Manticore – Galaxy on Fire, a space shooter from Deep Silver, is one of the first games of its kind on Nintendo Switch. While Everspace is coming to the system in the future, nothing has filled that Star Fox void within the systems first year or so like, for example, Masters of Anima has for Pikmin. Manticore – Galaxy of Fire is even further put into an unusual position, as it is technically an enhanced mobile port of a mobile game, Galaxy on Fire 3, that garnered a warm reception from users upon its release on iOS and Android.
Mobile ports on Switch are not inherently a bad thing, as moving to a more powerful system can allow developers to expand on the game’s initial vision and improve the game in many ways. While there is a bit of fun to be had here, Manticore – Galaxy on Fire does not make the transition from console to console smoothly. Outside of some problems with the core game, such as weak voice acting and unrewarding combat, the game also runs into a few technical issues that sully the experience. Ultimately, Manticore – Galaxy on Fire a poor example of what both space shooters and mobile ports can be on Nintendo Switch.
At the beginning of Manticore – Galaxy on Fire, players are recruited into the titular Manticore Mercenary crew. Shortly after that, an event called The Shattering — a giant explosion caused by the volatile element Glow — occurs, killing many prominent figures and plunging the Neox Sector into chaos. Afterward, players continue to follow any lead they can get to find the culprits, running into other mercenary crews and various malevolent pirates along the way.
The story of Manticore – Galaxy on Fire was never particularly engaging, though the world and universe did seem quite lived in, with its lore having a lot of depth. I’d probably attribute this to the fact that this is technically the third game in a series, so this universe has had time to develop. Unfortunately, some of the stories credibility is hampered by hilarious lousy voice acting. On multiple occasions, the voice actors speak choppily, unenthusiastically, or with strange unnatural sounding accents that you’ll be laughing at more than listening to.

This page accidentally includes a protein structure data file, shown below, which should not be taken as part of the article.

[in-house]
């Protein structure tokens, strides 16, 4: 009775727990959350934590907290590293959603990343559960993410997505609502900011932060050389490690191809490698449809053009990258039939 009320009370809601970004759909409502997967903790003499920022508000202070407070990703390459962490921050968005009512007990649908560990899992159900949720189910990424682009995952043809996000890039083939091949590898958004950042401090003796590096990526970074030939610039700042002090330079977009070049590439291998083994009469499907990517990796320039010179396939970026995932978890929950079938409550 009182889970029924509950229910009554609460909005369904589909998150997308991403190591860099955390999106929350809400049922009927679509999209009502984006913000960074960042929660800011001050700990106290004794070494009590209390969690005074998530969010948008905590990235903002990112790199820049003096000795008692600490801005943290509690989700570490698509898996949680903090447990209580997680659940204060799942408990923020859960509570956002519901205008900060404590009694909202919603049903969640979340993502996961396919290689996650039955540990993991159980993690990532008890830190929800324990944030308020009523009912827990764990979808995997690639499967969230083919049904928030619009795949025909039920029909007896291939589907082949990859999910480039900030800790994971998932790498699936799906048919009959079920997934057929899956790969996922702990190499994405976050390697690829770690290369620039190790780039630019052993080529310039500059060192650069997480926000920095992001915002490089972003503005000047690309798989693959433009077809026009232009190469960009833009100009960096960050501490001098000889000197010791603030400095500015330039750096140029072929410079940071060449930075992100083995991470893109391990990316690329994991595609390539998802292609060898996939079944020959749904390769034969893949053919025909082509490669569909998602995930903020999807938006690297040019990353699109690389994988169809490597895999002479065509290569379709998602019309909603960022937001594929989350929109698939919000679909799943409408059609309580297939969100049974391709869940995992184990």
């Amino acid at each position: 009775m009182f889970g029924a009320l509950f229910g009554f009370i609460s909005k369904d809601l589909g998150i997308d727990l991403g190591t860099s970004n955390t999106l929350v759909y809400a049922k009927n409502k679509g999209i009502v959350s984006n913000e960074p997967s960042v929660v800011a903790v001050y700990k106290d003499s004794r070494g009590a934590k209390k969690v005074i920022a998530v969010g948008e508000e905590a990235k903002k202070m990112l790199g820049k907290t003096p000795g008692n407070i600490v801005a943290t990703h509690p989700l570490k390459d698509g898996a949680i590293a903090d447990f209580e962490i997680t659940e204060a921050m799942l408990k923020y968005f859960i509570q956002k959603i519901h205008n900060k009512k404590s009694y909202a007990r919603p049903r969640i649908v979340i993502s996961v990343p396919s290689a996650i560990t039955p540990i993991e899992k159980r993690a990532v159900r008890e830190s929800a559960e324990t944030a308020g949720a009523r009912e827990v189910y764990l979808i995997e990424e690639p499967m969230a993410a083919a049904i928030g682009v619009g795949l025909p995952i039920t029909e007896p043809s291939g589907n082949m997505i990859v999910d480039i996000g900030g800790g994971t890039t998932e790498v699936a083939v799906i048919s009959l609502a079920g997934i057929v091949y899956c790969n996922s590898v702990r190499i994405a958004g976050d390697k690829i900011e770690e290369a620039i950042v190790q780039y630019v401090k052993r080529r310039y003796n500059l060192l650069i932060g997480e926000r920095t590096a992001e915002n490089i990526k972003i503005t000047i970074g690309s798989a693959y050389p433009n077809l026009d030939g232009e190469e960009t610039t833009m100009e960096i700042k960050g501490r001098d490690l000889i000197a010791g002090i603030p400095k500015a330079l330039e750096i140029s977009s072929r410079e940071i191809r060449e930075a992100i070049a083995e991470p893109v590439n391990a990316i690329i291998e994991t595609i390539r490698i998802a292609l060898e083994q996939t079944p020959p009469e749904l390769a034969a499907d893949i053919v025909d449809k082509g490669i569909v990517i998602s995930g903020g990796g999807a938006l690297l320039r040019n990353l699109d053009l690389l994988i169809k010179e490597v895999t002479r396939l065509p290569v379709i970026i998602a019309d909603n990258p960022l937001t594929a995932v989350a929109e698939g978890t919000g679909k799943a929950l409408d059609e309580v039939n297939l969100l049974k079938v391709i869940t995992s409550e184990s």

While the story and voice acting of Manticore – Galaxy on Fire don’t deliver, those flaws could be glossed over if the gameplay was a ton of fun. The space battles of Manticore – Galaxy on Fire do have some novelty at first, as they scratch that dogfighting itch on Switch and can make you feel badass if you pull off a hotshot maneuver. Sadly, missions quickly become repetitive due to their structure being rooted in a mobile game, and are hindered even more by some frustrating objectives and technical problems.
In total, players will have nine ships to choose from, all of which have unique stats and can have their main weapon, sub-weapon, rockets, and special abilities customized to one’s liking. I ended up going with a slower, but bulky spaceship, as I found the lack of speed a fair trade-off for better shields and health. After choosing a ship, it’s time to jump into a mission.
While some main missions consist of things like a time trial or combat arena, a majority of them will have players clearing a story based objective in a unique environment. This usually boils down to beating a boss at the end of each level, then exploring the area in a more relaxing segment to find more ship parts and intel.